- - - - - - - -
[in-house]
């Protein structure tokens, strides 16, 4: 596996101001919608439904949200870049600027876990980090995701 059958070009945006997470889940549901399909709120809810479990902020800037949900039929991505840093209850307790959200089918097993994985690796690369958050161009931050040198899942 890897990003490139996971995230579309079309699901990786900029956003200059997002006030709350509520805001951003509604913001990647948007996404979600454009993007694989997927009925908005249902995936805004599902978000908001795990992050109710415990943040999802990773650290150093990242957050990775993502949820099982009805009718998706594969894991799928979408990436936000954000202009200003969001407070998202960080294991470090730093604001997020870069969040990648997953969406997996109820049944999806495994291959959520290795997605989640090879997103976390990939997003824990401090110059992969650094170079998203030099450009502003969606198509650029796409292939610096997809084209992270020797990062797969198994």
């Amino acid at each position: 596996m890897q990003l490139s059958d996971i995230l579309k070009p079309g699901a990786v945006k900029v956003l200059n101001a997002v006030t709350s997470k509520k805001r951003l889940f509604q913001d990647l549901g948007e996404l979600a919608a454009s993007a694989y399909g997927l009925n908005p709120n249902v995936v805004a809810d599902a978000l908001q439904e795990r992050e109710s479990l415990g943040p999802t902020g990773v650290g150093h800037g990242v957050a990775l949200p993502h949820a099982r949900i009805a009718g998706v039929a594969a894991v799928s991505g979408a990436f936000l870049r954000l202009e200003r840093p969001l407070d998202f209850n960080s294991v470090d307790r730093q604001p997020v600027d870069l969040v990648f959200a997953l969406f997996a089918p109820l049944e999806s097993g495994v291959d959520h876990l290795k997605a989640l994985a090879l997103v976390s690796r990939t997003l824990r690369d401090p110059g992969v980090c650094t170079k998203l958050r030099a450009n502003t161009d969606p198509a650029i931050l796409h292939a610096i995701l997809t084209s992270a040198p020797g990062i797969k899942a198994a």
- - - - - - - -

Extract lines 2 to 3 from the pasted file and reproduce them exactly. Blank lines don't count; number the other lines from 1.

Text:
């Protein structure tokens, strides 16, 4: 596996101001919608439904949200870049600027876990980090995701 059958070009945006997470889940549901399909709120809810479990902020800037949900039929991505840093209850307790959200089918097993994985690796690369958050161009931050040198899942 890897990003490139996971995230579309079309699901990786900029956003200059997002006030709350509520805001951003509604913001990647948007996404979600454009993007694989997927009925908005249902995936805004599902978000908001795990992050109710415990943040999802990773650290150093990242957050990775993502949820099982009805009718998706594969894991799928979408990436936000954000202009200003969001407070998202960080294991470090730093604001997020870069969040990648997953969406997996109820049944999806495994291959959520290795997605989640090879997103976390990939997003824990401090110059992969650094170079998203030099450009502003969606198509650029796409292939610096997809084209992270020797990062797969198994």
């Amino acid at each position: 596996m890897q990003l490139s059958d996971i995230l579309k070009p079309g699901a990786v945006k900029v956003l200059n101001a997002v006030t709350s997470k509520k805001r951003l889940f509604q913001d990647l549901g948007e996404l979600a919608a454009s993007a694989y399909g997927l009925n908005p709120n249902v995936v805004a809810d599902a978000l908001q439904e795990r992050e109710s479990l415990g943040p999802t902020g990773v650290g150093h800037g990242v957050a990775l949200p993502h949820a099982r949900i009805a009718g998706v039929a594969a894991v799928s991505g979408a990436f936000l870049r954000l202009e200003r840093p969001l407070d998202f209850n960080s294991v470090d307790r730093q604001p997020v600027d870069l969040v990648f959200a997953l969406f997996a089918p109820l049944e999806s097993g495994v291959d959520h876990l290795k997605a989640l994985a090879l997103v976390s690796r990939t997003l824990r690369d401090p110059g992969v980090c650094t170079k998203l958050r030099a450009n502003t161009d969606p198509a650029i931050l796409h292939a610096i995701l997809t084209s992270a040198p020797g990062i797969k899942a198994a």